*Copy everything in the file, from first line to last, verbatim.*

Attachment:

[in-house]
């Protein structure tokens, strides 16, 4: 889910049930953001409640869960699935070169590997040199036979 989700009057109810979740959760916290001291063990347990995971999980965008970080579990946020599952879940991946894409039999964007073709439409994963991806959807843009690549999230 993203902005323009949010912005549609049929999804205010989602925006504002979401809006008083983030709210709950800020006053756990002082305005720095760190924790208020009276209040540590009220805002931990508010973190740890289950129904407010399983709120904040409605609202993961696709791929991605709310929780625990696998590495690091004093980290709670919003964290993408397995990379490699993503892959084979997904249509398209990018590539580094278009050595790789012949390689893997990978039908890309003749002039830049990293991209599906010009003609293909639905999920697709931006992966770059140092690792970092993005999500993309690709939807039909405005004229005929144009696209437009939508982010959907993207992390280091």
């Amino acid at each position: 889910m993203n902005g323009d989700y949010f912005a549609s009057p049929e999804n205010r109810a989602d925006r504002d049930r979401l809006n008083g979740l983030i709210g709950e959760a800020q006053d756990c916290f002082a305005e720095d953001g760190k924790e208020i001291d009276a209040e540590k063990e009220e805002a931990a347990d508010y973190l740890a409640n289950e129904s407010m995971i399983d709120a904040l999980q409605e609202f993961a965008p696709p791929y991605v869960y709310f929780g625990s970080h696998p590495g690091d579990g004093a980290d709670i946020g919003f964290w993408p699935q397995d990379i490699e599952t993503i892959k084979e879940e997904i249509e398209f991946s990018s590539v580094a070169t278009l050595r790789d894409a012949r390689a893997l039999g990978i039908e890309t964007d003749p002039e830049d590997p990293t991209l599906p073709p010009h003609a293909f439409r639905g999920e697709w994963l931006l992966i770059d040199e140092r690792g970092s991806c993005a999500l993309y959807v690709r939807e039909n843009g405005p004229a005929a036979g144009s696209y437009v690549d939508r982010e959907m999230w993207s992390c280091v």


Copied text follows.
[in-house]
């Protein structure tokens, strides 16, 4: 889910049930953001409640869960699935070169590997040199036979 989700009057109810979740959760916290001291063990347990995971999980965008970080579990946020599952879940991946894409039999964007073709439409994963991806959807843009690549999230 993203902005323009949010912005549609049929999804205010989602925006504002979401809006008083983030709210709950800020006053756990002082305005720095760190924790208020009276209040540590009220805002931990508010973190740890289950129904407010399983709120904040409605609202993961696709791929991605709310929780625990696998590495690091004093980290709670919003964290993408397995990379490699993503892959084979997904249509398209990018590539580094278009050595790789012949390689893997990978039908890309003749002039830049990293991209599906010009003609293909639905999920697709931006992966770059140092690792970092993005999500993309690709939807039909405005004229005929144009696209437009939508982010959907993207992390280091």
């Amino acid at each position: 889910m993203n902005g323009d989700y949010f912005a549609s009057p049929e999804n205010r109810a989602d925006r504002d049930r979401l809006n008083g979740l983030i709210g709950e959760a800020q006053d756990c916290f002082a305005e720095d953001g760190k924790e208020i001291d009276a209040e540590k063990e009220e805002a931990a347990d508010y973190l740890a409640n289950e129904s407010m995971i399983d709120a904040l999980q409605e609202f993961a965008p696709p791929y991605v869960y709310f929780g625990s970080h696998p590495g690091d579990g004093a980290d709670i946020g919003f964290w993408p699935q397995d990379i490699e599952t993503i892959k084979e879940e997904i249509e398209f991946s990018s590539v580094a070169t278009l050595r790789d894409a012949r390689a893997l039999g990978i039908e890309t964007d003749p002039e830049d590997p990293t991209l599906p073709p010009h003609a293909f439409r639905g999920e697709w994963l931006l992966i770059d040199e140092r690792g970092s991806c993005a999500l993309y959807v690709r939807e039909n843009g405005p004229a005929a036979g144009s696209y437009v690549d939508r982010e959907m999230w993207s992390c280091v």